Yes. It is for all. And it can be provided by all.
Young people learn all the time. They’re influenced, provoked, challenged by what happens and what people say. As they grow towards independence, working out who it is they want to be, they acquire knowledge, practise skills and develop attitudes.
Real financial education is about creating learning opportunities for young people.
Put like that, the scope is enormous – for anyone. You don’t need to be a financial whizkid to create learning opportunities. You don’t need to be highly numerate to create learning opportunities. You don’t even need to be any good at managing money to create learning opportunities.
In fact, it might even help if you aren’t any of those things. Experts don’t always understand what life is like for the rest of us.
Here are some ideas for real financial education that almost anyone can do. That’s “almost anyone” because it helps to have some form of rapport, some sort of positive relationship with young people. People who do not have that will likely struggle. But if you can relate to young people and them to you, in some reasonable way at least some of the time, think about these:
Watch a short video showing how criminal gangs steal from users of cash machines. Here’s one released by police of a fast and professional distraction theft. Talk about techniques of resistance. Role play them.
Have a look at a pay slip together. See if you can work out what all of it means. Explain what you can, and admit what you don’t know yourself. No shame in that. Pay slips mystify most adults. Then agree a way to find out – by looking online, or asking someone who works in payroll.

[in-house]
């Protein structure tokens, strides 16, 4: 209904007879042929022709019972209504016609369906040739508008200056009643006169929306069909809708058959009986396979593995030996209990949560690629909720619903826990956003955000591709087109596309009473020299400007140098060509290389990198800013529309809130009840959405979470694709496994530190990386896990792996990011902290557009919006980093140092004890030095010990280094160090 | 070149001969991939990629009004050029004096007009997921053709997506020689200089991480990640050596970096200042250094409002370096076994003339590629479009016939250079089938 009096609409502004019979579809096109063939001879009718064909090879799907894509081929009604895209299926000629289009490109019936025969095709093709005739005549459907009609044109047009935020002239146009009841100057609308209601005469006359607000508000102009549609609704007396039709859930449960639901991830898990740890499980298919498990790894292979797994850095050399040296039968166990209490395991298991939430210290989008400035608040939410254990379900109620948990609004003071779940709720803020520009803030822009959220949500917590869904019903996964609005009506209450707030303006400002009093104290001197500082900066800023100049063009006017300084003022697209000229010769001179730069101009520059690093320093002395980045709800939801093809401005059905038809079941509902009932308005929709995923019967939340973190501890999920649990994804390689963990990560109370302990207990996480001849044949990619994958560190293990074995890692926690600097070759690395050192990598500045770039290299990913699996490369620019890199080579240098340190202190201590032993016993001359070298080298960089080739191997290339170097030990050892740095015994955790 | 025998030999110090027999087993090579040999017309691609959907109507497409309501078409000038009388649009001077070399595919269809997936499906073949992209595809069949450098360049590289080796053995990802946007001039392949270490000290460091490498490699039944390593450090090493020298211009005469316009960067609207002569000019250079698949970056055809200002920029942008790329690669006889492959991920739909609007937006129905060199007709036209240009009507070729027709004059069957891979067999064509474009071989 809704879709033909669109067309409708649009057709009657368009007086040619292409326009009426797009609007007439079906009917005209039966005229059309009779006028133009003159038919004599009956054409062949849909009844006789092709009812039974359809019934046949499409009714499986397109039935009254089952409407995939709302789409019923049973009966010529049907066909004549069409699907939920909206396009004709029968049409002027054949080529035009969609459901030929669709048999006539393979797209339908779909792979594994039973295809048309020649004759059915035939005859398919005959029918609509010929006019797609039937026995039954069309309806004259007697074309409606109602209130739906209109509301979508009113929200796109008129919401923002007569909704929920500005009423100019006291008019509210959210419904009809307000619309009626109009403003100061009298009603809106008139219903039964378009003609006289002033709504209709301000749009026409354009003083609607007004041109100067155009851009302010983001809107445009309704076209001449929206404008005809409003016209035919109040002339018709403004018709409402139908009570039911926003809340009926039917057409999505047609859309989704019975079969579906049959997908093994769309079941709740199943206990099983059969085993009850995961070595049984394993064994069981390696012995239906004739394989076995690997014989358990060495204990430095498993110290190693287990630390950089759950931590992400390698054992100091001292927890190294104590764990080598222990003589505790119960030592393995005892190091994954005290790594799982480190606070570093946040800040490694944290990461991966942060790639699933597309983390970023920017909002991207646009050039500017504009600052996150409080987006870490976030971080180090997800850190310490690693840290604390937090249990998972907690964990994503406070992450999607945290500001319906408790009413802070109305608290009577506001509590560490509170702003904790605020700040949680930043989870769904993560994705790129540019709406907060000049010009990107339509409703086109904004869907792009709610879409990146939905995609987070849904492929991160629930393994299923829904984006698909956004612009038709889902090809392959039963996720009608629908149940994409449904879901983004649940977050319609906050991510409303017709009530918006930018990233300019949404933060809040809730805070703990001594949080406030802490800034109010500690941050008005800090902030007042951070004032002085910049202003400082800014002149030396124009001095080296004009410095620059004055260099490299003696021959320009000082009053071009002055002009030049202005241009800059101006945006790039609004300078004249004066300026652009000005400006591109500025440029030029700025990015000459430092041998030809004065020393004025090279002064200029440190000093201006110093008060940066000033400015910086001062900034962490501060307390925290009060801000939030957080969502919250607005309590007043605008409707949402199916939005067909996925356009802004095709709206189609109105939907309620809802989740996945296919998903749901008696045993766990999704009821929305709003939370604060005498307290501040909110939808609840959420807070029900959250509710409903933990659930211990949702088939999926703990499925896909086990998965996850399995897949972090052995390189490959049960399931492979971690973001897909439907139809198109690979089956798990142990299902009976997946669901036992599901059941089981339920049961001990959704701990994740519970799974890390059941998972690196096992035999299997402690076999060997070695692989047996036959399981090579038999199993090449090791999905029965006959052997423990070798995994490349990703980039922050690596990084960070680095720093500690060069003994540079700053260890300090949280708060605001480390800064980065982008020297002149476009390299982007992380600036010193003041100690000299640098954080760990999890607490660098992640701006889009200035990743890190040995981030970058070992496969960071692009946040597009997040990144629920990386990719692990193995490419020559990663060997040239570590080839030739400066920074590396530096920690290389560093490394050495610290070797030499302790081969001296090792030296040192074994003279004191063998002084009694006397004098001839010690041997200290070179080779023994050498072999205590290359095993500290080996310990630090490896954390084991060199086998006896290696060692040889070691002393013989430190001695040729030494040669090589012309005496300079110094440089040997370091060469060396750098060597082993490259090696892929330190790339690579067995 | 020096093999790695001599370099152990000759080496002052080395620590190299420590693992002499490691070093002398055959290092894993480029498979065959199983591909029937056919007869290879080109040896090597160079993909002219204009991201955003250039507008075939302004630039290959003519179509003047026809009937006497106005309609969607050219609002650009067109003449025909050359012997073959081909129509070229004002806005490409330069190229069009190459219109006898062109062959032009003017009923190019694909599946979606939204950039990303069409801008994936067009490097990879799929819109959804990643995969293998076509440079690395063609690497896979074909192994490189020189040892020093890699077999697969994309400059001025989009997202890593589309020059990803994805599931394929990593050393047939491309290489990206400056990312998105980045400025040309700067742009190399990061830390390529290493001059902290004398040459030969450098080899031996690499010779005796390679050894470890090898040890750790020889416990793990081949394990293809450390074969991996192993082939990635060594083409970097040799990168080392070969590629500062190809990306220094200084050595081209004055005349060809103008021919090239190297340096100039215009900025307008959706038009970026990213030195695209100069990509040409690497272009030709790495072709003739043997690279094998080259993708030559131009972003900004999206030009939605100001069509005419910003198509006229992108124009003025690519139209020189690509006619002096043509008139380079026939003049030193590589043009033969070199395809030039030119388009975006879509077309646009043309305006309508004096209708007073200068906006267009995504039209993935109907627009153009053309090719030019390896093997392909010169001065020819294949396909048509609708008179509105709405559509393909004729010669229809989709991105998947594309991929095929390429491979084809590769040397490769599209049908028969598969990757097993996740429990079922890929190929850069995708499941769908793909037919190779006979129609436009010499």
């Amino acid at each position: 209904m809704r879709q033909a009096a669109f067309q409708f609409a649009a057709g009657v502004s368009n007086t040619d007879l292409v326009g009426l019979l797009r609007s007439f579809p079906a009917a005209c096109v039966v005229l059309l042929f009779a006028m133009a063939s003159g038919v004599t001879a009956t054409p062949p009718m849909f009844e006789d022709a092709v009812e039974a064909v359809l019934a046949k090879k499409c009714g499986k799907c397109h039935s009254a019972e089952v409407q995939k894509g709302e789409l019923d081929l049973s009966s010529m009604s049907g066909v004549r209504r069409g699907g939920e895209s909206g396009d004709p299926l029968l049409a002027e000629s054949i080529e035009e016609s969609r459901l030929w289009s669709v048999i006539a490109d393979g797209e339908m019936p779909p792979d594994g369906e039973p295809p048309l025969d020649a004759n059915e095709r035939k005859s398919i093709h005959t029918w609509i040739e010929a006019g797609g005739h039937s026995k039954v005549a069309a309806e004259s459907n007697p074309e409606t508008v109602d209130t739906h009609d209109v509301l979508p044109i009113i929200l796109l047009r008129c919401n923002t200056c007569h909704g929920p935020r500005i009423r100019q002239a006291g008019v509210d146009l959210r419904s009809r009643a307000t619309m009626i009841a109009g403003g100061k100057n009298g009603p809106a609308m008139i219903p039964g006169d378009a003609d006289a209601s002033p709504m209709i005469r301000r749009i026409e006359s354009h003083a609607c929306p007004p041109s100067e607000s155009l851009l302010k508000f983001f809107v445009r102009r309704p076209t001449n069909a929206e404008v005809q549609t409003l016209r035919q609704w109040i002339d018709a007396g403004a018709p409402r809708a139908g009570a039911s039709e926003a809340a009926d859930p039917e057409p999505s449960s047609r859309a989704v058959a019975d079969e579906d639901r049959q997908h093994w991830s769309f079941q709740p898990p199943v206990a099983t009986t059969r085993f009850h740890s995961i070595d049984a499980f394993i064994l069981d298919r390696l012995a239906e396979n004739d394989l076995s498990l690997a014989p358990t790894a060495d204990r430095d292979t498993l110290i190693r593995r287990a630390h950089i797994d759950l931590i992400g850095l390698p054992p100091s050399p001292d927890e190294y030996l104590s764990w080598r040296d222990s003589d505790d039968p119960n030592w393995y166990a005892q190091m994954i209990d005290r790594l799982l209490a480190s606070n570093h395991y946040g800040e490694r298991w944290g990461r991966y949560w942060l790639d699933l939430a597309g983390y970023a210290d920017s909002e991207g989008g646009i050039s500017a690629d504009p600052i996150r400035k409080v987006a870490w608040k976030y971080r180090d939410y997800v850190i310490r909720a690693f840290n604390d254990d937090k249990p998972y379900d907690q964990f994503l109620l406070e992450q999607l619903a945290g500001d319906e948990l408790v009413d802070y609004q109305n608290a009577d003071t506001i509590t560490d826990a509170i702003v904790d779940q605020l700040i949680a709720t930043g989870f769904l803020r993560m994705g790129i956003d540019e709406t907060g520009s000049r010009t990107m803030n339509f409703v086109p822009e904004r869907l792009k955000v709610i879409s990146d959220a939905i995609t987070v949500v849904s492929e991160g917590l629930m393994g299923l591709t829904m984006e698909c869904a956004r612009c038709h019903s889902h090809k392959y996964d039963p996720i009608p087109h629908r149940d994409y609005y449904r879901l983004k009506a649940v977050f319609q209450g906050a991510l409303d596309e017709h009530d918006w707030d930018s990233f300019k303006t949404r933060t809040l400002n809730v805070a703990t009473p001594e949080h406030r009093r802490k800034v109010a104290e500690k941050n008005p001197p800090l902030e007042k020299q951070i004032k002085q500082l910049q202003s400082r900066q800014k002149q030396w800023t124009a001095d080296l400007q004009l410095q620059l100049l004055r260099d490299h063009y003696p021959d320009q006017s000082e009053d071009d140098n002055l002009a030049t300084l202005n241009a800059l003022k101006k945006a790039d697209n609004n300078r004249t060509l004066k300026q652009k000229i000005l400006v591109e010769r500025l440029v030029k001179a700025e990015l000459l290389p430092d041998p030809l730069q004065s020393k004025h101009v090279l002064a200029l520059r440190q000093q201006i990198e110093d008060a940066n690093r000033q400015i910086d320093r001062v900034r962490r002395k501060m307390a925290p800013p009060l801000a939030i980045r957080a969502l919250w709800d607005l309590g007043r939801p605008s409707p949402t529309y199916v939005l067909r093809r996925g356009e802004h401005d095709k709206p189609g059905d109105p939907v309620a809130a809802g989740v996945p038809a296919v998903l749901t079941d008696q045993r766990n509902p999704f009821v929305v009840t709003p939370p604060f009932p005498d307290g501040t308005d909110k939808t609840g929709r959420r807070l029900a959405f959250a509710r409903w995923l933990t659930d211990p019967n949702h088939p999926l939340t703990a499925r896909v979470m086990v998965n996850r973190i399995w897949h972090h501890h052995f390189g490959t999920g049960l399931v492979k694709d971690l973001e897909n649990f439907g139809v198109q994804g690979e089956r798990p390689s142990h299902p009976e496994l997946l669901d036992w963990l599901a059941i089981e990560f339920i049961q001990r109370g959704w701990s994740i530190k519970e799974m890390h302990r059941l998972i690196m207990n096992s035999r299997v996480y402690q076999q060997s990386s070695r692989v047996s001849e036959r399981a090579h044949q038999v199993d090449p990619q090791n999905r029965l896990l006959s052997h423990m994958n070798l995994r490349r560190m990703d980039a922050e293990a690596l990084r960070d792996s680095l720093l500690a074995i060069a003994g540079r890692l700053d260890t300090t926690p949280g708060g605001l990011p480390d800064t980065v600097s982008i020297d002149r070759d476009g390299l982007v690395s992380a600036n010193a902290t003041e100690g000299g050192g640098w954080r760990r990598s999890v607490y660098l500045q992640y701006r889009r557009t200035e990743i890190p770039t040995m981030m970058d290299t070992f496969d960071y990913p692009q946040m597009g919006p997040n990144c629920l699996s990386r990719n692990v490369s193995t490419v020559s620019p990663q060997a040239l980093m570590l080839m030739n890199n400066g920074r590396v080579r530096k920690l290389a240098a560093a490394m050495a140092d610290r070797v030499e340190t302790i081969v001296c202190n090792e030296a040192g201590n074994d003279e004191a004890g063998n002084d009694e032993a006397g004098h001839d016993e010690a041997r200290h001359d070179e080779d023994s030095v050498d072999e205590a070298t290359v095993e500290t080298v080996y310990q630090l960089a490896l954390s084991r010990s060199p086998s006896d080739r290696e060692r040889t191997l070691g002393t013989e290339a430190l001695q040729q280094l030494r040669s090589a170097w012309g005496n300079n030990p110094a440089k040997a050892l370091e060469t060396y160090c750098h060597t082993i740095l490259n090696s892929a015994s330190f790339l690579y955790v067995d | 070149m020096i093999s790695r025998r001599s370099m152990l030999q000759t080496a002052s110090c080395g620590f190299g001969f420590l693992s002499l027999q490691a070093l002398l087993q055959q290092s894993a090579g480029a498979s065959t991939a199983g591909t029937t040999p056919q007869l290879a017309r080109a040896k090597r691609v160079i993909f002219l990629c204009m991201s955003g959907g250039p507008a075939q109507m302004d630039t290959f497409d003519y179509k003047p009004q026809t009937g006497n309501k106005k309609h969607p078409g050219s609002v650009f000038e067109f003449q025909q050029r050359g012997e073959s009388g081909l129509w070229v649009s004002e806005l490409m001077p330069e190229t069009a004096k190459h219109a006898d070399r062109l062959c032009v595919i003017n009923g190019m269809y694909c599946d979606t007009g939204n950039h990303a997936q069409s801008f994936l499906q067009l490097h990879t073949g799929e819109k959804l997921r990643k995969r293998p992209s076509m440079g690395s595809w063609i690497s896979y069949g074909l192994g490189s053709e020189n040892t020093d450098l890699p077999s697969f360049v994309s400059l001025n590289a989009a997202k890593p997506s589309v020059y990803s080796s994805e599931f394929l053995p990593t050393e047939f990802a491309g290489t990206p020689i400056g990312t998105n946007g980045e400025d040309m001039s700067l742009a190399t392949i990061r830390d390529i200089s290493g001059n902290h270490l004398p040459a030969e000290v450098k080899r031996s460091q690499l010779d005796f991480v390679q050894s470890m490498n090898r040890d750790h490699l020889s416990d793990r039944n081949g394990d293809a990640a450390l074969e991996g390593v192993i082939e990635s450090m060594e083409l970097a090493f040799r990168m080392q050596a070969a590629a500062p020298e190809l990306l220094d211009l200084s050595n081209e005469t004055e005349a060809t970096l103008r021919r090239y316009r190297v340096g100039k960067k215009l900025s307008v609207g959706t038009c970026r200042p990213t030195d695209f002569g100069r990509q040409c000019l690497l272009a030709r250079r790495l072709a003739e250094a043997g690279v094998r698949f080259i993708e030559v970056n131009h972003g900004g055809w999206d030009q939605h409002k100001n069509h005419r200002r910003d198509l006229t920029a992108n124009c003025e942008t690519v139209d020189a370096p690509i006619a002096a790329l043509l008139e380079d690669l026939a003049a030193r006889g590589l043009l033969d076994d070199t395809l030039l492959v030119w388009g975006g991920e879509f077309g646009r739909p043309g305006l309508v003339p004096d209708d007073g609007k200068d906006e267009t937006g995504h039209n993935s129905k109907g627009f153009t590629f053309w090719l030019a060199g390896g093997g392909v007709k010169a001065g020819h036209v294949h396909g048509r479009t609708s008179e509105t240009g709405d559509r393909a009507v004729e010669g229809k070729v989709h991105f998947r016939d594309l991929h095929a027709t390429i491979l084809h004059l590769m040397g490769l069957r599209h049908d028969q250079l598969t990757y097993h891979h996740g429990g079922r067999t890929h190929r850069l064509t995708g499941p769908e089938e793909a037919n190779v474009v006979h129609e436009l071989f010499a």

Describe a scenario that could happen in real life. Invite discussion. There are no limits. There are no easy answers either. That’s what makes them – and life – interesting. Such dilemmas or awkward situations can be mini-projects or something to talk about in the back of a minibus. Here are some suggestions:
- You are part of a group who’ve gone for a celebration meal out. When the bill comes, some people are clear that everyone should pay for only what they ordered. Others are equally sure it is best to split the entire bill evenly between everyone. How do you resolve it – and stop similar arguments in the future?
- You’ve been invited to your friend’s hen or stag night weekend. You want to go, but you really don’t want to spend the money, which you honestly can’t afford. You don’t want to quarrel with your friend either. Other friends keep saying that it will be all right and you only get married once. What do you do?
- A group of 12 and 13 year olds are being sold cigarettes in singles for £1 each by an ice cream vendor. It is illegal, but is not the only illegal activity the group are involved in. Would you point out that they could club together and buy a pack of twenty for just over £6 – saving nearly £14?
- Someone you know, who is just 18, has signed up for a contract for an expensive new mobile phone. You can’t see how they can afford the monthly payments. They admit that they can’t afford it. They say they plan to have the phone for a few months, then give it back and cancel the contract. You think that’s not how it works. Who is right and why?
Get a bunch of Argos catalogues. Ask young people to imagine that they are moving into an unfurnished flat. What will they need? As they move from kitchen equipment, sheets and pillow cases to electrical goods and living room furniture, list the items, then total the cost. Ask where the money is going to come from? And then think through more realistic ways of getting by.
Are these difficult or impossible? Do they require specialist training, higher maths or financial expertise?
No. They’re just ordinary and effective ways to increase the chances of young people learning what they need and are ready to learn about managing money.
If you object that some are just about talking, remember this. Seven out of ten couples don’t talk to each other about money. “Just talking” has its place.